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Hello and welcome to a lightweight series I’m writing while I recapture my footing at TechCrunch. It’s lovely to be back, and I’m excited to chat about what’s going on with private companies, public markets and the space between the two.
I wonder what the average revenue (trailing, say) of a unicorn is today, and if that figure is higher or lower than it was a year ago, or three years ago.
Lot - Wiggle - Room - Question - Hand
There’s a lot of wiggle room in the question; on one hand, the average age of a unicorn has likely gone up as there are far more born over time than exist in the cohort. At the same time, I’d guess that as unicorn creation accelerates, it leads to companies with less revenue than before making the cut. How does it shake out?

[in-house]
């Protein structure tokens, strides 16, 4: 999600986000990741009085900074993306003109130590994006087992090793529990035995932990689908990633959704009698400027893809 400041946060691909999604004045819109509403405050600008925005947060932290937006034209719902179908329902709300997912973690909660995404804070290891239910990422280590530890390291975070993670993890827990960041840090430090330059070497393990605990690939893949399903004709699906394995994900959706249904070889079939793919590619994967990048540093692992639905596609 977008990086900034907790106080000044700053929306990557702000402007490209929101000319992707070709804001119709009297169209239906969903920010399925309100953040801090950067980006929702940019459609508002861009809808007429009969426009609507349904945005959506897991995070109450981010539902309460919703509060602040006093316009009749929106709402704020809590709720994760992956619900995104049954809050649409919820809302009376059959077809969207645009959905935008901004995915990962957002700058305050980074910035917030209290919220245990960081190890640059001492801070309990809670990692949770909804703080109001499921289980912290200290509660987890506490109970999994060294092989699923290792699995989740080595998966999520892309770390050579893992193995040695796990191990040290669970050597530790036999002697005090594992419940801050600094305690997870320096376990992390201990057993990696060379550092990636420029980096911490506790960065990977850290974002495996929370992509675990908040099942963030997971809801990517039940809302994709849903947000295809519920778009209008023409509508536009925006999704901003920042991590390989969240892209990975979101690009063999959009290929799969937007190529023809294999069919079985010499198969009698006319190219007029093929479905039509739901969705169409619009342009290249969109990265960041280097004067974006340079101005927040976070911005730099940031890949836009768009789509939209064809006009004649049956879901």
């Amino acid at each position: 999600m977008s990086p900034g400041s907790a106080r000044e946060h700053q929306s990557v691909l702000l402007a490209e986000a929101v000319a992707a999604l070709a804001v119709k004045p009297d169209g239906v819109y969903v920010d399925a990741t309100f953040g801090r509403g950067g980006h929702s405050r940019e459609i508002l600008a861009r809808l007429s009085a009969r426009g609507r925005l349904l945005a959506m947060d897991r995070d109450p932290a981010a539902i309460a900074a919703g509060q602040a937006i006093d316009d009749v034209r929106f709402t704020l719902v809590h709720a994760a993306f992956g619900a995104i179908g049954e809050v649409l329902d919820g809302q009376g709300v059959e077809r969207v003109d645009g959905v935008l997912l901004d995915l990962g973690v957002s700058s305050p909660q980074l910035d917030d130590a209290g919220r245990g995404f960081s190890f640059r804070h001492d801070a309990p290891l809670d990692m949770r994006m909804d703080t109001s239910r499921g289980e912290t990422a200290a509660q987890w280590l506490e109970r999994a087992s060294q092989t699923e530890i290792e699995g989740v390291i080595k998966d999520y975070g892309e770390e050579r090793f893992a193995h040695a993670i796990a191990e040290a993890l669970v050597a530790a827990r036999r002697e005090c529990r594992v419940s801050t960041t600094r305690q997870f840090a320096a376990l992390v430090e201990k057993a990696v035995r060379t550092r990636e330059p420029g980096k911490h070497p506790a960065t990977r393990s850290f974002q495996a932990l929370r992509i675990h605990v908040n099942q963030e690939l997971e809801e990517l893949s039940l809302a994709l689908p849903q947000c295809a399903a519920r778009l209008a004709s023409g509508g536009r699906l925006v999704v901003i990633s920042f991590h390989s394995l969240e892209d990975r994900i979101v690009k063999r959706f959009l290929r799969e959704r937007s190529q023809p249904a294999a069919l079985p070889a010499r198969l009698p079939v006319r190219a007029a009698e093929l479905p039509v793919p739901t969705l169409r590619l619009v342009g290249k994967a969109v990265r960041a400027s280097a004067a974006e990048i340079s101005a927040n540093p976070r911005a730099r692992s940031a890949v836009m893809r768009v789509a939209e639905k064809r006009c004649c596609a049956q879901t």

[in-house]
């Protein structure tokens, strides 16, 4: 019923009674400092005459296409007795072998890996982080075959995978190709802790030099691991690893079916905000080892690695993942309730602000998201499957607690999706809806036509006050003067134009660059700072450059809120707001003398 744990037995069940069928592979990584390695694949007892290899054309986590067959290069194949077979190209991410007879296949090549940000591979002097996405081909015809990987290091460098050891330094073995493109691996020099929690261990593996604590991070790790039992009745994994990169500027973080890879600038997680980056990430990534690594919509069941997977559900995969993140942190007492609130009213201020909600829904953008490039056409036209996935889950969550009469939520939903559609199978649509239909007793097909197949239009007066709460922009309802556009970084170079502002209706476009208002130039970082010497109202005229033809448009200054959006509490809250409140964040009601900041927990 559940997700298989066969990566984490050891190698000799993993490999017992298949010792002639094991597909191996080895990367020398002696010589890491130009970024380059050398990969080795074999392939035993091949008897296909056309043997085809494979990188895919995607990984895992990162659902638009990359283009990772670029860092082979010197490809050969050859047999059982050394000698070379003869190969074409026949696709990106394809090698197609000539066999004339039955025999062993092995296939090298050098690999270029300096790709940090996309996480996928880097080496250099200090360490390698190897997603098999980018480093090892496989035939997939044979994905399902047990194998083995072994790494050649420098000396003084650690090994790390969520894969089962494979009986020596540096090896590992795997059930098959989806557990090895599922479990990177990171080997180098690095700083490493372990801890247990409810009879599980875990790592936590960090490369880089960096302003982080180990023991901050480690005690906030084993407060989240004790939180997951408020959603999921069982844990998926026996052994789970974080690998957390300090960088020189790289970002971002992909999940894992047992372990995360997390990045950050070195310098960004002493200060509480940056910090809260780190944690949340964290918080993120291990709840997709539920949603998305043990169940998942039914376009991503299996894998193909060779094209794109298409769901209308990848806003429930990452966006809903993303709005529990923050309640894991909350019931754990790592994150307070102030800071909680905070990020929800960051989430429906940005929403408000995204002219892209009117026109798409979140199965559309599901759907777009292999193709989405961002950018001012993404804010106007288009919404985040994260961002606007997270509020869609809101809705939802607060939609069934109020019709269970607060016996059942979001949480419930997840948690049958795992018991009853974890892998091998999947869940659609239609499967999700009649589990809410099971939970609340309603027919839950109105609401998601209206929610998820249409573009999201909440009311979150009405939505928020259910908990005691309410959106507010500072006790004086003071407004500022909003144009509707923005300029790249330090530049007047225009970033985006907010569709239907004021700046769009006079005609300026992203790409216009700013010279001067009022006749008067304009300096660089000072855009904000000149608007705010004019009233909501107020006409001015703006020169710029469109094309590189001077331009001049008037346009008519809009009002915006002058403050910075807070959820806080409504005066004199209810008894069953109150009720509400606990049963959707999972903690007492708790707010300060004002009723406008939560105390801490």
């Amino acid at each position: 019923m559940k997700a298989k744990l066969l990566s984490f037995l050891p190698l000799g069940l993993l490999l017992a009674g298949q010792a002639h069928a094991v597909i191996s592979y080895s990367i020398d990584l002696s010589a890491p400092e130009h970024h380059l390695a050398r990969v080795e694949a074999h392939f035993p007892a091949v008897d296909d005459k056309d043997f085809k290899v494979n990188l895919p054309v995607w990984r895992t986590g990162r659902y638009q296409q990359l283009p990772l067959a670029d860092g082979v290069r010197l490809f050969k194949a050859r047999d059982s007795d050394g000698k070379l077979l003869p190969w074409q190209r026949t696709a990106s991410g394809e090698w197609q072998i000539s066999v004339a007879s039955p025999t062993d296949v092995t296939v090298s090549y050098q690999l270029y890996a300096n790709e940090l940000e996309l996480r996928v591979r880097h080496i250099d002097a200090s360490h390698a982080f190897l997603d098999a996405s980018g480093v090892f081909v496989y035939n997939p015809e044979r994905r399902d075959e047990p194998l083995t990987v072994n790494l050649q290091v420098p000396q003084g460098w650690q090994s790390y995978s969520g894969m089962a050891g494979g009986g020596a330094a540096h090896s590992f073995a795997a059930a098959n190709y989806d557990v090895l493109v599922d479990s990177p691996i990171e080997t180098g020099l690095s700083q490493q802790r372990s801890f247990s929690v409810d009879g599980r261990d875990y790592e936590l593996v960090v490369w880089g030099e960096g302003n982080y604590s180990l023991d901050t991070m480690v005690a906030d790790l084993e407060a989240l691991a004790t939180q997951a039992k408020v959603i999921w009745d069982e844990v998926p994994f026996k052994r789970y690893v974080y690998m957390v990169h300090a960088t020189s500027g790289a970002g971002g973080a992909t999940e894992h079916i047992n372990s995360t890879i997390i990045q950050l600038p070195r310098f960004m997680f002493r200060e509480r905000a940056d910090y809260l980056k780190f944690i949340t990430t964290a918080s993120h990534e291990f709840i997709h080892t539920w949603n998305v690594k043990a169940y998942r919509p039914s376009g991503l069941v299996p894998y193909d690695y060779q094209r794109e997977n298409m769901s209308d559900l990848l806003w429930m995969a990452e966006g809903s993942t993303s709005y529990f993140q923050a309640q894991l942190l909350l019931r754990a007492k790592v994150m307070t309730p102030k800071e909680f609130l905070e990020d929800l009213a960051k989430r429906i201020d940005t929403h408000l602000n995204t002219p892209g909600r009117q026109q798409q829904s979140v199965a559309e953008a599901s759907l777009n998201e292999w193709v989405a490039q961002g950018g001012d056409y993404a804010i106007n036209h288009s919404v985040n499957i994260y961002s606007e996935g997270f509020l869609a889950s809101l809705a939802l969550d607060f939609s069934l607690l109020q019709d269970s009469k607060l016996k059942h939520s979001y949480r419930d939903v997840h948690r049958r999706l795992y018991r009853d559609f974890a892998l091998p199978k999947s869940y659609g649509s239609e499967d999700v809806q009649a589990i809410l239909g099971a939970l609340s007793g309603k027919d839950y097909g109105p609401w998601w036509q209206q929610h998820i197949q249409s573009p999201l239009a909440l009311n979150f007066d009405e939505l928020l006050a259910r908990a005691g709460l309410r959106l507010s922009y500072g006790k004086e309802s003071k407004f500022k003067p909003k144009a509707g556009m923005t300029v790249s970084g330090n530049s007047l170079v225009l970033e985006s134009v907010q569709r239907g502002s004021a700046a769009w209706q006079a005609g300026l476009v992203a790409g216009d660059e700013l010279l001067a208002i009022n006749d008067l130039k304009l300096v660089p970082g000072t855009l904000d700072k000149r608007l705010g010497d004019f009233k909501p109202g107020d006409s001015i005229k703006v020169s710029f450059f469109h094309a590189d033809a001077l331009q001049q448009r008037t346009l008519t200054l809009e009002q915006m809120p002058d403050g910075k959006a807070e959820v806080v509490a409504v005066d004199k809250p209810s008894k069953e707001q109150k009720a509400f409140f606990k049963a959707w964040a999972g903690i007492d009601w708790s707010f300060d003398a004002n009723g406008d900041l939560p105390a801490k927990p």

I have an email address now (email@example.com), so let me know what you think. Best answer gets a free Diet Coke.
Today - Revenue - Demarcator
Now, to work. Today we’re chatting about a revenue threshold that’s a pretty good demarcator for what a unicorn should be; rare, valuable, and fundamentally desirable.
Back when the unicorn phrase was coined (here at TechCruch.com, recall) six years ago, it excluded a collection of startups that were special in their own right. Private companies worth $1 billion were rare enough then to deserve their own moniker, an aspirational label that quickly became uncomfortably normal as companies held off on launching IPOs and venture capitalists raised ever-larger funds.
Years - Augmented-reality - Shop - Magic - Leap
In recent years, as troubled augmented-reality shop Magic Leap showed with its high valuation and vanishingly small revenues, some startups have earned the unicorn tag without having a business at all.
Firms with valuations that their revenues can’t back are in similar straits. In the post WeWork era, some unicorns are starting to look a bit...
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